A good compromise, it's often said, is one that makes none of the parties happy. By that measure, the debt-ceiling agreement signed into law Tuesday, fits the bill.
A months-long ideological clash over whether or not the nation would pay its bills was totally unnecessary. Yet it has outlined a debate over budget cuts versus revenue that is far from over.
The deal — which closed no corporate tax loopholes and raised no revenues — did protect the nation, and consequently the world, from default. But we have set a mighty low bar if we applaud Congress for not destroying the economy.
In the "it could have been worse" category, the agreement does allow the nation to pay its bills until the end of 2012; postpones a lot of cuts to domestic programs for years, allowing time for recovery; and protects the nation's social-safety net — for now.
Kentuckians should also be encouraged that their senior senator, Mitch McConnell, played a key role in ending this crisis. He negotiated with Democrats, the Republican-controlled House and President Barack Obama to fashion the compromise.
The Senate minority leader, who has handled himself as if he imagines the top Senate position within reach, has been praised by pundits as worthy of high statesman status.
That's going too far, considering McConnell's decades as a partisan tactician and his declaration to make Obama a one-term president. But in this case, McConnell did appear to lead the way, rather than obstruct. In his speech before the Senate vote, he even praised Obama, while putting a positive spin on the politicking that led to the deal.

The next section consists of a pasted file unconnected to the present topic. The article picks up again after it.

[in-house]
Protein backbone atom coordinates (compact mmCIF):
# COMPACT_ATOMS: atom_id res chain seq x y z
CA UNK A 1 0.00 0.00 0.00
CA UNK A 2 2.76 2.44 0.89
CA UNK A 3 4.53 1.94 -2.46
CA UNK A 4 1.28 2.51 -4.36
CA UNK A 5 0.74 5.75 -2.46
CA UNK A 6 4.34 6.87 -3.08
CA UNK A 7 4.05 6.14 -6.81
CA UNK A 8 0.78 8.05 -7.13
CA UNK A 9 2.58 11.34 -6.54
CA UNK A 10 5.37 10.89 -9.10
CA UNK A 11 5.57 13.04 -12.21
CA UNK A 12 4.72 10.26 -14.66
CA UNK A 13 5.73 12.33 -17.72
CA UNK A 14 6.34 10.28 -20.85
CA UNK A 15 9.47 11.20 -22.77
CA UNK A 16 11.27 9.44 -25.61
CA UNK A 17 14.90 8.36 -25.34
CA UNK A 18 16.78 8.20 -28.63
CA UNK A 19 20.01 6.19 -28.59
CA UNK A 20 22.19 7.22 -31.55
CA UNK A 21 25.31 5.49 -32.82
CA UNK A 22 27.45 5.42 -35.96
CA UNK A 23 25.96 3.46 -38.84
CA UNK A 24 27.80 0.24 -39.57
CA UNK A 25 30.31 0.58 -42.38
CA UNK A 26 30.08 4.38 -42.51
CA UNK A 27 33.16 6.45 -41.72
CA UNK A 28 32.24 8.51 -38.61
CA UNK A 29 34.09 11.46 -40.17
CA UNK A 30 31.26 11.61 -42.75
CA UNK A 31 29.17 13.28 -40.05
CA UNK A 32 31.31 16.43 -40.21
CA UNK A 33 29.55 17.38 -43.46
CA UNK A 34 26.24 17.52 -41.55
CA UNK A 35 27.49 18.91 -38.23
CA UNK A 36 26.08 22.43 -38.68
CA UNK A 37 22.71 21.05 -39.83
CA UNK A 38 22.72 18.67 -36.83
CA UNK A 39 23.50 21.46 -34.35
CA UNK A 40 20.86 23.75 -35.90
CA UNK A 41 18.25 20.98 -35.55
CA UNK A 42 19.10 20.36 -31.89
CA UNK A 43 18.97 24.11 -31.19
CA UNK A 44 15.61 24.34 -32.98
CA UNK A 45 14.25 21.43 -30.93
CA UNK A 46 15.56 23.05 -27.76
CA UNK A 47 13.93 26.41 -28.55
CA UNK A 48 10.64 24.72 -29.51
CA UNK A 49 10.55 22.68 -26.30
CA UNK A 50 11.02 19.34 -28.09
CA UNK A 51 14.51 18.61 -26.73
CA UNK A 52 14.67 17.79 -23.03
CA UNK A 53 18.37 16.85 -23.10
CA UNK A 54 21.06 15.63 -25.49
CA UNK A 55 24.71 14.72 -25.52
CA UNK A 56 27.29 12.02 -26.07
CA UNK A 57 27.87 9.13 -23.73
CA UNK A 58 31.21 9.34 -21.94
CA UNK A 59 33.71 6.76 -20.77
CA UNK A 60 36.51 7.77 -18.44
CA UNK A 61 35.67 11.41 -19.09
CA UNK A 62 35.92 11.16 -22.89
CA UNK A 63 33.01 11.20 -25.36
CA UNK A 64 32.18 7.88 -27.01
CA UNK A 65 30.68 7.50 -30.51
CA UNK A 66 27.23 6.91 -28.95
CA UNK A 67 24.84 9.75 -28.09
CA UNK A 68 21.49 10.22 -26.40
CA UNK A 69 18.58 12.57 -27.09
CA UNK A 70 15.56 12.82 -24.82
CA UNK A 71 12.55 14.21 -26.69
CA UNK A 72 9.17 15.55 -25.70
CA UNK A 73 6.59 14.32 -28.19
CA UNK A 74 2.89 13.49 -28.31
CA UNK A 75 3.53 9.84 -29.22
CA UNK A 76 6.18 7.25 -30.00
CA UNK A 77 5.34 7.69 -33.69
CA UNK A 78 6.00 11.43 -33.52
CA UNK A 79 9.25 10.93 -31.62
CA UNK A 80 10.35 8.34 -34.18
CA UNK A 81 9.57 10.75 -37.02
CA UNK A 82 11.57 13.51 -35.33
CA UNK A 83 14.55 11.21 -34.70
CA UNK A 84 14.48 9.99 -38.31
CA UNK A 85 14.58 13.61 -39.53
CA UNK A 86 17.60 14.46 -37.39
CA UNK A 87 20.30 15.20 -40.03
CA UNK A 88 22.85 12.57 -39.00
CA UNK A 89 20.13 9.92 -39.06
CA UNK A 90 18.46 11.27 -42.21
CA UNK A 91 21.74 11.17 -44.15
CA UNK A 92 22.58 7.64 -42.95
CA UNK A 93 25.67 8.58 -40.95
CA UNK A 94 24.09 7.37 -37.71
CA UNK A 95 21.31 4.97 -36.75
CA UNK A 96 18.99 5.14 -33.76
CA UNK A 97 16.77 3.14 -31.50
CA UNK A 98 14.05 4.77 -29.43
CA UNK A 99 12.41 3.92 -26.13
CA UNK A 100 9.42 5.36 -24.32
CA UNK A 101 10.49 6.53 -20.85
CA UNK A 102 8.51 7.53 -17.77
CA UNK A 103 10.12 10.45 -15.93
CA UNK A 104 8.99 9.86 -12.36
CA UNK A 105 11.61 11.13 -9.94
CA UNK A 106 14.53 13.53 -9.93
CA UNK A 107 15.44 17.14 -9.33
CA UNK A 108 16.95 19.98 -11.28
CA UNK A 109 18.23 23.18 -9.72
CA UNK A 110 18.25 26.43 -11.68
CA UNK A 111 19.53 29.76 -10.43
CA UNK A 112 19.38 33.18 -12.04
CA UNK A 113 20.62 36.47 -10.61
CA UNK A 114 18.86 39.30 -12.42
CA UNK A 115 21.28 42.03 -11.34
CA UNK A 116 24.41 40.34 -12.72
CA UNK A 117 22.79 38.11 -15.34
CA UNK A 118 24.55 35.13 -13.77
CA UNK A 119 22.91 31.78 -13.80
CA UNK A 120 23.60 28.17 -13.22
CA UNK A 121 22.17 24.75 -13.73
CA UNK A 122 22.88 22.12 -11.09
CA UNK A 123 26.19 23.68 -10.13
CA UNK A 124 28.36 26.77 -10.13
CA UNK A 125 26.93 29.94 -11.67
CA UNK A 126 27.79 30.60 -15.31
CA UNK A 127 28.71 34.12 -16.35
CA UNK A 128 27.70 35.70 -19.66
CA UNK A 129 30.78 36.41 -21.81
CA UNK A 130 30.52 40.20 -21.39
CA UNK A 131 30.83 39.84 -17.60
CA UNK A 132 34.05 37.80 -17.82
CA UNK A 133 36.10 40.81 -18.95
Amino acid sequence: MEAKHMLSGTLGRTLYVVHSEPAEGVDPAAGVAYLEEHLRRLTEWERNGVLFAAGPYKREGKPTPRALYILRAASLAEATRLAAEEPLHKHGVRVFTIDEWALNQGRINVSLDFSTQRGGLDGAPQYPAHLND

"The push and pull Americans saw in Washington these past few weeks was not gridlock. It was the will of the people working itself out in a political system that was never meant to be pretty," he said. "You see, one reason America isn't already facing the kind of crises we see in Europe is that presidents and majority parties here can't just bring about change on a dime, as much as they might like to from time to time. That's what checks and balances is all about."
Kentucky's junior senator, Rand Paul, however, rejected the McConnell compromise and the Republican bill forged by House Speaker John Boehner because they did not mandate the approval of a balanced budget amendment. "The current deal to raise the debt ceiling doesn't stop us from going over the fiscal cliff," Paul said. "At best, it slows us from going over it at 80 mph to going over it at 60 mph."
Most Kentucky House members voted for the compromise, except for Democrat John Yarmuth, the most liberal member, and Republican Geoff Davis, the most conservative member.
The fight over the nation's finances isn't over. The law requires a commission of lawmakers to outline by November other spending cuts and revenues. However, now that Congress and the White House can say they have done something about debt, maybe they can now feel empowered to focus on creating jobs.
If not, this whole debt-ceiling debate will have been just a dangerous distraction.